Prenuptial agreements are common among couples who have substantial assets across Georgia. A couple that creates a prenuptial agreement usually has good reasons to do so.
These reasons may include protecting a family business, keeping financial assets separate, or property ownership. Most of the time, these prenuptial agreements are done right and are legal documents. But there can be situations in which a prenuptial agreement is invalid.
An agreement may be fraudulent if both spouses do not disclose all of their assets. A spouse may also not disclose the full value of their assets. Either one of these situations may invalidate the agreement.
An agreement made when one person was incapacitated or under duress
Although rare, a person may be coerced into signing a prenuptial agreement. If a person signs an agreement because they are forced to or signs an agreement because of a diminished mental capacity, the agreement may be invalidated.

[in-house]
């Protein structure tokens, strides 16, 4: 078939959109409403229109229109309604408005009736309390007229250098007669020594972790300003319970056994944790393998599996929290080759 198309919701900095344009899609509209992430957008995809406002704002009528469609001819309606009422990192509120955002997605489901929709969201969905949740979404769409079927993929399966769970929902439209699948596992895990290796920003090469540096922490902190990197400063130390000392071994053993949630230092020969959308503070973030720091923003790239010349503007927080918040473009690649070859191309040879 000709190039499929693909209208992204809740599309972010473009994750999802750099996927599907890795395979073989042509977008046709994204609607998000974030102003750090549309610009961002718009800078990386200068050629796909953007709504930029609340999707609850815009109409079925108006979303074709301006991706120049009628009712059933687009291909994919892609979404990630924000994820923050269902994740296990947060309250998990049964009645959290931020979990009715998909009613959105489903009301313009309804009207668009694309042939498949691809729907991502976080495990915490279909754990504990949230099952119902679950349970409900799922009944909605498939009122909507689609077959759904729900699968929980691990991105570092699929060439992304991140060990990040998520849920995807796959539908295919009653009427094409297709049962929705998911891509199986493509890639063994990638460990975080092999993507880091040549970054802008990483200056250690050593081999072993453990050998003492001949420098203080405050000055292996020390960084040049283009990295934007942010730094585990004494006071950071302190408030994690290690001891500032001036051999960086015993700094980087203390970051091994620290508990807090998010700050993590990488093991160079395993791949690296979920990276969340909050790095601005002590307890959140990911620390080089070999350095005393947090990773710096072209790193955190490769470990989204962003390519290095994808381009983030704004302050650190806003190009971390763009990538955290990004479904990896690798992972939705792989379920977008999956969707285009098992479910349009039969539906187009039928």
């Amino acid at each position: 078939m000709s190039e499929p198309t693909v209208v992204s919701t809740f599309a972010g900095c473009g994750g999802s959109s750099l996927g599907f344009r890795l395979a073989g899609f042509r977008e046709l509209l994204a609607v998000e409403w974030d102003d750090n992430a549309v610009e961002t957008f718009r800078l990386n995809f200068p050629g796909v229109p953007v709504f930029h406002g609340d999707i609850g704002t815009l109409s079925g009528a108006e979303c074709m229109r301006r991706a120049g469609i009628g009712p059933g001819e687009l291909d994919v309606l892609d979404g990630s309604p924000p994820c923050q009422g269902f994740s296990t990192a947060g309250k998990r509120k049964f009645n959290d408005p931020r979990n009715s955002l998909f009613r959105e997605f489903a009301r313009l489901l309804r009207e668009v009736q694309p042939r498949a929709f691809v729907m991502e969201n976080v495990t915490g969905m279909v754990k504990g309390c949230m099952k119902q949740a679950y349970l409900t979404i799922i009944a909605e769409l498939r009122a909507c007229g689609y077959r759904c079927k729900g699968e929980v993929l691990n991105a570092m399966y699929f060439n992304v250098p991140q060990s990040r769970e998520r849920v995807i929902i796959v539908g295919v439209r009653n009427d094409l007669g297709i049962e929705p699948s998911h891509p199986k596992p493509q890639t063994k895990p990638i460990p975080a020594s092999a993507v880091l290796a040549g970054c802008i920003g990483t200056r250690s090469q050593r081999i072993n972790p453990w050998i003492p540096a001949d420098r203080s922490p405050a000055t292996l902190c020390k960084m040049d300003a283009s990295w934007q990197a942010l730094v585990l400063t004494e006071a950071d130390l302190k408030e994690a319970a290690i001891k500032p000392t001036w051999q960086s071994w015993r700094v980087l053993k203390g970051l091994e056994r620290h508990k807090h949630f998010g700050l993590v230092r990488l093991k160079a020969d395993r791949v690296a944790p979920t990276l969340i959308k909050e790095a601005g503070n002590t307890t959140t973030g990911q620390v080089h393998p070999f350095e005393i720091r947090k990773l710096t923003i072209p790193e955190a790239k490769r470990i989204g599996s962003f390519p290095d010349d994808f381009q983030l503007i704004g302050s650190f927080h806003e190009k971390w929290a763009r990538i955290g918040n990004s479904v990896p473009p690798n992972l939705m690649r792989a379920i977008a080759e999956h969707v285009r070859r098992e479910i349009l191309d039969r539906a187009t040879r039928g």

Improperly filed paperwork
Careless errors can lead to an agreement being invalidated. Errors may include not filling out the paperwork correctly, not having it notarized, not filing the paperwork correctly if necessary, etc.
Not having proper legal representation
If the prenuptial agreement is signed without legal representation, it may be invalidated. Each person should have their own attorney review the agreement and make sure it is valid. A legal professional who is skilled in family law can help their client draft and review a prenuptial agreement that works for their situation. An attorney understands how important it is to protect assets in the event of an unexpected divorce situation.